What’s appealing about Nix is the raw materials available. At just 23 years old, there’s still time to develop him. Nix is listed at 6’4”/220 (aw, buddy, how did you think you were going to get through that doggie door??) but his fastball has topped out at just 92-93 mph and hasn’t been getting whiffs during his brief stint in the upper minors and MLB. He is able to command the fastball all over the plate, though, making him a good potential candidate for the Mariners’ velocity-boosting Gas Camp.

Nix also throws a curve and a changeup, both of which need work to become two distinct pitch shapes. There’s some tail on this change but emphasizing the tilt could make it more of a swing-and-miss weapon.

Similarly, the curve could use some sharper bite, something Nix has reportedly been working on. As it is, these two pitches resemble each other, movement-wise, fairly closely.

If you recognize these images, this is from Jacob Nix’s best start of 2018, when he went 8.1 innings against the Mariners in late August, surrendering just one home run to Nelson Cruz [pause for tender genuflection]. Nix, somewhat incredibly considering both the length of the outing and the state of the late 2018 Mariners, didn’t strike out a single batter during that game, but he was able to locate his low-90s fastball effectively, getting scores of weak groundouts and soft fly balls. Before the doggie door incident, this is what I thought of when I thought of Jacob Nix: a promising-looking young pitcher with some size and an ability to locate his fastball at will. Perhaps a fresh start in Seattle is what Nix needs to get back to that version of himself.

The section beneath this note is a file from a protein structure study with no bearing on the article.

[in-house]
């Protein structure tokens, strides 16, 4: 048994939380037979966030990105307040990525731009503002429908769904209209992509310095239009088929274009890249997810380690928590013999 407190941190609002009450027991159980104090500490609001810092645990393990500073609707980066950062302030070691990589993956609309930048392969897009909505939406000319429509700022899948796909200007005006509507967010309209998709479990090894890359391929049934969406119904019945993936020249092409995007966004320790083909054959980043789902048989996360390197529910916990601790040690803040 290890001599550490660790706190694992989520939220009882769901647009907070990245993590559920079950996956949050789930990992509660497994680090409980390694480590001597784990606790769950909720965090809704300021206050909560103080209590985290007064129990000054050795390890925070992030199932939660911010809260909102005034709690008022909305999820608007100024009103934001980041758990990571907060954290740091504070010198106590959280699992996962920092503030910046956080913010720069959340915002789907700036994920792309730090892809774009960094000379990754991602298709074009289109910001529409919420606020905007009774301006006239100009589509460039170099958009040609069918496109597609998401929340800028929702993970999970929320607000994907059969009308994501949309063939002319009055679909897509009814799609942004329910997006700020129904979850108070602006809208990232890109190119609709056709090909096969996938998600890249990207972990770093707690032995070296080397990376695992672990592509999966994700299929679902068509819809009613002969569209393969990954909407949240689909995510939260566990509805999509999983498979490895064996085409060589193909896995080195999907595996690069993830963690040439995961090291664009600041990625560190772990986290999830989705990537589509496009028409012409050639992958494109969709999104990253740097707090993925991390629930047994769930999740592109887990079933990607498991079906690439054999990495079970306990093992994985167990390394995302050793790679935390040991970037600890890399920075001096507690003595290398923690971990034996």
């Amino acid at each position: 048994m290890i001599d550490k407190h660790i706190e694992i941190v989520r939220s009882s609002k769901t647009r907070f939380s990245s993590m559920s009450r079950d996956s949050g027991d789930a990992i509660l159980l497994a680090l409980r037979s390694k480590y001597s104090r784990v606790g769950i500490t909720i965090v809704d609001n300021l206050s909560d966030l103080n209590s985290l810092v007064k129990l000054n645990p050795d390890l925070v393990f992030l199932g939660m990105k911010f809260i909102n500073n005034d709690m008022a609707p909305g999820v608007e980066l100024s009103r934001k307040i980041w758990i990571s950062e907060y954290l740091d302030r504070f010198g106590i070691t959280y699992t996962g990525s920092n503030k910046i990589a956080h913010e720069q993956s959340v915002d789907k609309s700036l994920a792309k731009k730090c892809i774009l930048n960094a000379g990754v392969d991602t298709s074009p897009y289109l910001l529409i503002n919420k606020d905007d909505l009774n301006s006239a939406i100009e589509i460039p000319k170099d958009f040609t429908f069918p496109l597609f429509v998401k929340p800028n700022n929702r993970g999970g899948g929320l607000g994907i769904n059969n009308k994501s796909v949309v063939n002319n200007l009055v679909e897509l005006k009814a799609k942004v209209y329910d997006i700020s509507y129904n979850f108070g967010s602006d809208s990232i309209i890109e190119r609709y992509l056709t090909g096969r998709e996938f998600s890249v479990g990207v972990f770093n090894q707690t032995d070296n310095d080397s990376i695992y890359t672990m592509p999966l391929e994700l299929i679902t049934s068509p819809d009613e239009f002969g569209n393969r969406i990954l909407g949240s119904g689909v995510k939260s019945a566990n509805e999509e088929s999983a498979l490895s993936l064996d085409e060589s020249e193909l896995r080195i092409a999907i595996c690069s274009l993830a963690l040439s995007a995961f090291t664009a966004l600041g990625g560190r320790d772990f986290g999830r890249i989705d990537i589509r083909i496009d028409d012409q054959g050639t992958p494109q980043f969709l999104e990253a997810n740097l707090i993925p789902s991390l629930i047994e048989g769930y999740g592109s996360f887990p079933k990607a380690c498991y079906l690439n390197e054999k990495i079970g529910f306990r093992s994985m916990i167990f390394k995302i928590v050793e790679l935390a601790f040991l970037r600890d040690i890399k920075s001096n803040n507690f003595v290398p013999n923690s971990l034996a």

The Mariners have the roster space to give Nix time to start over and forge a new identity for himself. If the experiment fails, the Mariners haven’t sacrificed much, if any, prospect capital to acquire Nix’s services, and if it succeeds, not only will the Mariners have gained a young player at a position of need who fits the team’s ideal contention window, but it will reflect well on the team’s ability to develop pitching. Even if Nix’s elbow injury proves to need TJ, he could spend a year-plus rehabbing and still fit the team’s theoretical contention window, when he’ll still be younger than Marco Gonzales is now.

If he comes to the Mariners, Nix may only be switching sides of the Spring Training complex the Mariners share with the Padres, but he’ll be switching leagues, switching away from a team with immediate high expectations of contention, out to a corner of the US the national media doesn’t bother with much. It’s a good place for a restart, and for Jacob Nix to—as he’s had to once before—wipe away his past and set out on a new journey.